Greece: This is the hope
Finally events in Europe are getting some coverage from Al Jazeera.* This from Greece:
In the days and weeks that followed, a series of occupations of town squares across the country's major cities saw a huge cross-section of Greek society come out to vent anger about the deterioration of living conditions - for which they felt they were not to blame and which they could not control. The thousands of people coming together daily at Syntagma square to participate in assemblies and joint activities have demanded nothing specific, but represent something entirely different and overwhelming [#174].
Greeks could keep trying what hasn't worked. Or they could try something new:
Everyone at these gathering is allowed equal time to speak, and issues range from organisational matters to resistance politics and international solidarity. Debates take place over the economy, education, and alternative commerce - and nothing is beyond proposal or dispute. People from different strands of life, political affiliations and ages are rushing to squares across the country to hear - and to be heard - without mediation, external supervision or internal force.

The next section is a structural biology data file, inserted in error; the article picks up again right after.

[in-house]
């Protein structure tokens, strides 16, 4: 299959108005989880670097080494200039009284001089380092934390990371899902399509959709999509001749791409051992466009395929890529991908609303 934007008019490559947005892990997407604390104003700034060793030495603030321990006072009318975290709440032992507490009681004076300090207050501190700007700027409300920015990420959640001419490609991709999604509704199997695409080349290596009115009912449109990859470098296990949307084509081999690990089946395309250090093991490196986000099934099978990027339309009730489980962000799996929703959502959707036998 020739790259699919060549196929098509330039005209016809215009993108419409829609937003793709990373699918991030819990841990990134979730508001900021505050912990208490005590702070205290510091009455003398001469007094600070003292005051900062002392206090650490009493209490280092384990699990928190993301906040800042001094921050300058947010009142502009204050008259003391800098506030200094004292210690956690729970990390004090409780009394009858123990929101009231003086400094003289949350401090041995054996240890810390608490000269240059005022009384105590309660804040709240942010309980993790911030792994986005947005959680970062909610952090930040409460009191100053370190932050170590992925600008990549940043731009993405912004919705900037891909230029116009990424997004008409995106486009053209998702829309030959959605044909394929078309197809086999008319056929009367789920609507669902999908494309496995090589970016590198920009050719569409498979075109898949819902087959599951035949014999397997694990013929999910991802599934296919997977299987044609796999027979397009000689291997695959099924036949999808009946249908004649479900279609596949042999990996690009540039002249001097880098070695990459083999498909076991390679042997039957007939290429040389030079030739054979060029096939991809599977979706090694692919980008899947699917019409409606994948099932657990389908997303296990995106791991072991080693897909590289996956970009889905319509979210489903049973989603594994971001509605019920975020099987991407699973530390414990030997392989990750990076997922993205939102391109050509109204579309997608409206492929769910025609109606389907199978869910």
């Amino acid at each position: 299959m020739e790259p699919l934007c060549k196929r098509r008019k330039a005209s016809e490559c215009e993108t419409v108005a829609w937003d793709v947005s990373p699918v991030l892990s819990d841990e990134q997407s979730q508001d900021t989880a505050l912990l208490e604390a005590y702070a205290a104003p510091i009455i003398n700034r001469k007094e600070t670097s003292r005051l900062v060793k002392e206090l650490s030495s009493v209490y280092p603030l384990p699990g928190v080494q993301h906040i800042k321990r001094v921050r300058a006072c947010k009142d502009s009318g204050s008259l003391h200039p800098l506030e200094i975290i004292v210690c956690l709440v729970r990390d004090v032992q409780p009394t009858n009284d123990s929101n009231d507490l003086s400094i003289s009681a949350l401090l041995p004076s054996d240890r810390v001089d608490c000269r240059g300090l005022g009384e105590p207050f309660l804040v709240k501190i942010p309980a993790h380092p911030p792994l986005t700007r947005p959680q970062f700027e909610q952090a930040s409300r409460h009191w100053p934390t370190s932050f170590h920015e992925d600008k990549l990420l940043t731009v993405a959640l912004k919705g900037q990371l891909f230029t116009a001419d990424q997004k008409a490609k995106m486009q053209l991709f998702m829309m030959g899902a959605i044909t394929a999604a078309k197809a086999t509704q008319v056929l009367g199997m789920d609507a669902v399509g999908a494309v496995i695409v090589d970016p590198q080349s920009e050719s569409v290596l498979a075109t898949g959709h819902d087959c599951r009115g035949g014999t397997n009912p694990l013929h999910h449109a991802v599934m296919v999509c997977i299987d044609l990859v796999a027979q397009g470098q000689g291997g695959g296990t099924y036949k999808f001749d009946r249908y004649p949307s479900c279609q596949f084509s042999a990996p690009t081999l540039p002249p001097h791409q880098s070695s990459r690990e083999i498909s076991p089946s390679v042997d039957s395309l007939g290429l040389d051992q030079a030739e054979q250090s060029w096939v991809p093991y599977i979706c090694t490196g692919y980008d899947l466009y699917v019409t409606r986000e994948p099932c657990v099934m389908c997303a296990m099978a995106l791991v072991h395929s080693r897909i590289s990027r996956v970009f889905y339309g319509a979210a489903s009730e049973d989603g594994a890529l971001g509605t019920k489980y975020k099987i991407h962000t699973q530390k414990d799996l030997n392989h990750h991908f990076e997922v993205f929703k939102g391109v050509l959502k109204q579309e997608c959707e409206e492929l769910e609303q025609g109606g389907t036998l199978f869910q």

This is the "all walks of life" aspect that characterized the events of Tahrir Square. Now, this might not "work." For some definition of "work." Certainly, the process prevents or at least impedes the development of a revolutionary vanguard (or a general in sunglasses, which ultimately comes to the same thing).
.... It is difficult to predict the long-term legacy of the June 15 events, but it is already evident that what happened will hold serious significance for some time to come. In Athens, not only was this one of the most massively attended protests ["assembly" would seem to be a better word] of recent times, it also seems to have been the one with the most immediate effects: the city saw battlefield-like scenes with the existing hostility toward the police quickly developing into vivid hatred - fuelled by oft-reported cases of police brutality against demonstrators in recent years and against people on the day who had never previously demonstrated.
A reputation for non-violence is a strategic asset....
Equal or more fierce hostility has been shown towards corporate media in recent weeks, with a strong popular belief that the country's highly powerful media conglomerates have held a significant stake and, arguably, a role in running the country over the past few decades. With verbal and physical attacks against representatives of Greece's political elites [#31, #32]** becoming a near-daily occurrence, a new political understanding and culture seems to have emerged from the country's occupied squares: a culture that sees political and corporate media representation as part of the plexus of power that has misruled Greece. ...